Back   Home   Next


Laboratories, whether medical or industrial, are frequently asked to determine the exact concentration of a particular substance in a solution. For example, what is the concentration of acetic acid in a sample of vinegar? What are the concentrations of iron, calcium, and magnesium ions in a hard-water sample? Such determinations may be made using a technique known as titration.

In a titration, a known volume of a solution of unknown concentration is reacted with, or titrated by, a known volume of a solution of unknown concentration. By knowing the titration volumes and the mole ratio in which the solutes react, the concentration of the second solution can be calculated. The method used is similar to that used in Examples 11.8 and 11.9. The solution of unknown concentration may contain an acid (such as stomach acid), a base (such as ammonia), an ion (such as iodide ion), or any other substance whose concentration must be determined.

There are several requirements for analytical titrations:

  1. The equation for the reaction must be known, so that the stoichiometric ratio can be used in calculations.

  2. The reaction must be fast and complete.

  3. When the reactants have combined exactly, there must be a clear-cut change in some measurable property of the reaction mixture. The occurrence of this change is called the endpoint of the reaction.

  4. There must be a way of measuring accurately the amount of each reactant, whether that reactant is initially in solution or is a solid to be dissolved.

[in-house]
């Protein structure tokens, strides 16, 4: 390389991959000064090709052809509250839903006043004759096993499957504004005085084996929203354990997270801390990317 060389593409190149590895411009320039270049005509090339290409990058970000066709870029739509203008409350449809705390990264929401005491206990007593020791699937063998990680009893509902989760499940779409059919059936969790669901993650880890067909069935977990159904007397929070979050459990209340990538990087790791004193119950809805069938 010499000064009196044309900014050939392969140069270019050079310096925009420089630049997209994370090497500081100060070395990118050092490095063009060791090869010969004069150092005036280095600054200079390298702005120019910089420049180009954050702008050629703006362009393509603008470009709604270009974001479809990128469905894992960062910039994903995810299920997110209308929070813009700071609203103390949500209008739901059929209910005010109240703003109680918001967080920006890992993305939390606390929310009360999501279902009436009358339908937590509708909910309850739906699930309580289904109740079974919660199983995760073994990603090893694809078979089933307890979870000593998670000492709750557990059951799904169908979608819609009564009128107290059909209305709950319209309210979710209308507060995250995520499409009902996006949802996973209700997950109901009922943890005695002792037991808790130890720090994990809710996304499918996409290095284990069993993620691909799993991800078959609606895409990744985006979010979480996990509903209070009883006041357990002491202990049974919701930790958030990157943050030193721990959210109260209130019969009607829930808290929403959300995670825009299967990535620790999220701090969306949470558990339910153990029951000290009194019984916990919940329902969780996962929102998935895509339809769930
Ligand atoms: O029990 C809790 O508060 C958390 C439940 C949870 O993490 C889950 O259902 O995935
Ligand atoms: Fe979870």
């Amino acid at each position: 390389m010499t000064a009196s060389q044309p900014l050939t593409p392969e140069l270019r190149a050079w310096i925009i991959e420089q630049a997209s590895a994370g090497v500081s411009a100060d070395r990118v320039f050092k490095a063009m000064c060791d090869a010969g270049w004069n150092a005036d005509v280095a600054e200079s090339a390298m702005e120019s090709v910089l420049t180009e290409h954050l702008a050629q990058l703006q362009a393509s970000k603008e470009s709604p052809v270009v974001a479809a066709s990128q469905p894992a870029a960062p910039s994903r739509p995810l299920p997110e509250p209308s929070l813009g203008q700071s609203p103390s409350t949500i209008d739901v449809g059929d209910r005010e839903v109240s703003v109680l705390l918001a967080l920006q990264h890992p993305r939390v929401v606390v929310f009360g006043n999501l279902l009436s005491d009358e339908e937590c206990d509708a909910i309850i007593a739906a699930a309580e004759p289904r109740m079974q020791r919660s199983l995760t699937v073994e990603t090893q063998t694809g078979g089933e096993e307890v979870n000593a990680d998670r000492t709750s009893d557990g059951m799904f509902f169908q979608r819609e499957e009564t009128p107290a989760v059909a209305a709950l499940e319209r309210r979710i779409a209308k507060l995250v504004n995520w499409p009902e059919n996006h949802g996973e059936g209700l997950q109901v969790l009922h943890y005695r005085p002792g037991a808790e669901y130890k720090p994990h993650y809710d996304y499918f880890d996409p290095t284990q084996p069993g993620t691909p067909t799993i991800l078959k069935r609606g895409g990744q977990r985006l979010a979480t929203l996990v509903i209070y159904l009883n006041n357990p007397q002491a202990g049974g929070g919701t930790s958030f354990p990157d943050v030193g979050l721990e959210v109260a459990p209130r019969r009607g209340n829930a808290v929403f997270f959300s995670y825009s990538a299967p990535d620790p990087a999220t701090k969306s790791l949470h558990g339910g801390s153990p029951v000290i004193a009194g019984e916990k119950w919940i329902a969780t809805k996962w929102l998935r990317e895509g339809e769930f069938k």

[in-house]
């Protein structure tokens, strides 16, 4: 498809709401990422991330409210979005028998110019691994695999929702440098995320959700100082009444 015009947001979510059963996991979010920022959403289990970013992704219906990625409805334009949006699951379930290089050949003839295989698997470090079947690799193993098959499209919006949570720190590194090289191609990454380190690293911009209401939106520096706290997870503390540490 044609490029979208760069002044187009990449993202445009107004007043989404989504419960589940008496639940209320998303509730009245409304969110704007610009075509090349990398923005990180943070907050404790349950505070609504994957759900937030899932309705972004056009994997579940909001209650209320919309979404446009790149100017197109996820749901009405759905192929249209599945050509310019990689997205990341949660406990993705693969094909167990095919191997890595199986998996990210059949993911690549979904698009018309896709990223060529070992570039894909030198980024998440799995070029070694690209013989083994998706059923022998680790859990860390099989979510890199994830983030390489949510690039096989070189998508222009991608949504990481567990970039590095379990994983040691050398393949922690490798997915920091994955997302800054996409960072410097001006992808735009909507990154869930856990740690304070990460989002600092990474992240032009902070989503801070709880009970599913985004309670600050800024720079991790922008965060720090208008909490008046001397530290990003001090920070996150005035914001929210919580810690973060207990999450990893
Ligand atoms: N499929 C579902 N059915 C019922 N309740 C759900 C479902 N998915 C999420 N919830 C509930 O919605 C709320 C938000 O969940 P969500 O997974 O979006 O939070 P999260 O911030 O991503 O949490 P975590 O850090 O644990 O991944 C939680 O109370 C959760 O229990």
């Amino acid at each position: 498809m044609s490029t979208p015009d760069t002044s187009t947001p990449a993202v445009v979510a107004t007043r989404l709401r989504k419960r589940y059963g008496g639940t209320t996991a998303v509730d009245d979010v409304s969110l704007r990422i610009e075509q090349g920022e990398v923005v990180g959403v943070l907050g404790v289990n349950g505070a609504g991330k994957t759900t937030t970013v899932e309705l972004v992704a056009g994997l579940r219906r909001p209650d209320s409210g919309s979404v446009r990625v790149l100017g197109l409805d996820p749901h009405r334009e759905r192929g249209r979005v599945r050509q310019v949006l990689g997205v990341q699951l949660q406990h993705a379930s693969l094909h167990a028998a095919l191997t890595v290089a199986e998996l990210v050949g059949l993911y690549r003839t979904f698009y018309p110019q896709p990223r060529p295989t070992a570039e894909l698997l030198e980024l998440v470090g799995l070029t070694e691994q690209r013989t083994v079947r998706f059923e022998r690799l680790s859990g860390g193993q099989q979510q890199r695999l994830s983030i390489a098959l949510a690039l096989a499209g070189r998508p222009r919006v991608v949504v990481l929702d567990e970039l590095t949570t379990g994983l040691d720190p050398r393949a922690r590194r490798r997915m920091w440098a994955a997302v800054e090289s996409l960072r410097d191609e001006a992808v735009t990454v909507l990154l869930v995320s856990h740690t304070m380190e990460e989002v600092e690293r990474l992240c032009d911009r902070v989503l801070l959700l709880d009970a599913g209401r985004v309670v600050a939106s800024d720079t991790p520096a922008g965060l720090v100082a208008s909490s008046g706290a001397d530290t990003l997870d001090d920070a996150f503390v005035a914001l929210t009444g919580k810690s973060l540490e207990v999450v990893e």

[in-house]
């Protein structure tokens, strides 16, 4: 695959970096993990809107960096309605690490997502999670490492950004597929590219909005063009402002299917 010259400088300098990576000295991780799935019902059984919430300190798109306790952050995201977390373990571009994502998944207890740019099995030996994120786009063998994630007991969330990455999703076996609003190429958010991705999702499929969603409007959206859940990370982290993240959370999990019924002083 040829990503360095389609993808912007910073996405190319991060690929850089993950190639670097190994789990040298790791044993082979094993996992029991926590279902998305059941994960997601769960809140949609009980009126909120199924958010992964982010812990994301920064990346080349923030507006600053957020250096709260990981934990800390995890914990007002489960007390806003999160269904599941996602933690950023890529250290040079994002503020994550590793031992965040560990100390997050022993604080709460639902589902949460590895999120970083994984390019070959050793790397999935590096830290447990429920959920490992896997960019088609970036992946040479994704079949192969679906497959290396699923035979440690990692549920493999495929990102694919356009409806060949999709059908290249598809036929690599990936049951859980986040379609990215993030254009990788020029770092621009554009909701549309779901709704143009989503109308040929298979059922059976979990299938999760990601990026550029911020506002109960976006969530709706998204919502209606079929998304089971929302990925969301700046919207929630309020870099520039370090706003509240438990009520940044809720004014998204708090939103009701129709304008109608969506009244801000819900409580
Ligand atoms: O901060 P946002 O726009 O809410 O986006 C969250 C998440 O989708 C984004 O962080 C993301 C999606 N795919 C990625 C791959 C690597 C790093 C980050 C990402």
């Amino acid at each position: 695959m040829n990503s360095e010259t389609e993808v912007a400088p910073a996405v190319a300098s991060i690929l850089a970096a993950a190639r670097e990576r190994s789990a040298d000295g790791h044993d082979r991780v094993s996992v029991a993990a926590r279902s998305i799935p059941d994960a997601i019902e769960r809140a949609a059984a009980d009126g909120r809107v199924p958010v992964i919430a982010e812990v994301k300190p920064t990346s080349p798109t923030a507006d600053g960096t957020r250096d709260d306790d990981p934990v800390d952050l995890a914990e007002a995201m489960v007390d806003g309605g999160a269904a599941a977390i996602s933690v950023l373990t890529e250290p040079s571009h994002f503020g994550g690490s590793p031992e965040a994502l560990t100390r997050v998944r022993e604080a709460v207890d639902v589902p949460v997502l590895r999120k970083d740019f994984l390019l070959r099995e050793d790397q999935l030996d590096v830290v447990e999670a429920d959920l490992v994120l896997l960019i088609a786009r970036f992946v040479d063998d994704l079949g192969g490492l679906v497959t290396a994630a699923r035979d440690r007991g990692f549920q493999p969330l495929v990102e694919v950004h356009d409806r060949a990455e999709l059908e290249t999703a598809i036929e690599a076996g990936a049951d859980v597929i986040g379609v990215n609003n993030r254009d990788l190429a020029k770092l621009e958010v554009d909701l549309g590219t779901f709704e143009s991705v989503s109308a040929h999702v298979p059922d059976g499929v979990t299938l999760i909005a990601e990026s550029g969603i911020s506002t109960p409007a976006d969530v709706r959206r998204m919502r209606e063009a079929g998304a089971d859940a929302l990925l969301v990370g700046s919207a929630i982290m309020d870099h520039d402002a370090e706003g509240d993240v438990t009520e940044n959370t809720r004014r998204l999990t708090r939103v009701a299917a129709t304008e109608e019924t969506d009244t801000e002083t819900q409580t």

Let us discuss these requirements as they apply to a particular titration, that of a solution of sulfuric acid of known concentration with a sodium hydroxide solution of unknown concentration. The balanced equation for this acid-base reaction is:

2 NaOH + H2SO4 Na2SO4 + 2H2O

Sodium hydroxide ionizes in water to form sodium ions and hydroxide ions; sulfuric acid ionizes to form hydrogen ions and sulfate ions. The reaction between hydroxide ions and hydrogen ions is rapid and complete; thus, the second requirement for an analytical titration is met.

What clear-cut change in property will occur when the reaction is complete? Suppose the sodium hydroxide solution is slowly added to the acid solution. As each hydroxide ion is added, it reacts with a hydrogen ion to form a water molecule. As long as unreacted hydrogen ions remain in solution, the solution is acidic. When the number of added hydroxide ions exactly equals the original number of hydrogen ions, the solution becomes neutral. If any extra hydroxide ions are added, the solution becomes basic. How will the experimenter know when the solution becomes basic? In Section 5.7D you learned about organic compounds called indicators that have one color in acidic solutions and another in basic solutions. If such an indicator is present in acid-base titration, it changes color when the solution changes from acidic to basic. Phenolphthalein is an acid-base indicator that is colorless in acidic solutions and pink in basic solutions. If phenolphthalein is added to the original sample of sulfuric acid, the solution is colorless and will remain so while hydrogen ions are in excess. After enough sodium hydroxide solution has been added to react with all of the hydrogen ions, the next drop of base will provide a slight excess of hydroxide ions and the solution will turn pink. Thus, there will be a visible and clear-cut indication of the occurrence of the endpoint. Table 11.4 lists three indicators that could be used in acid-base titrations.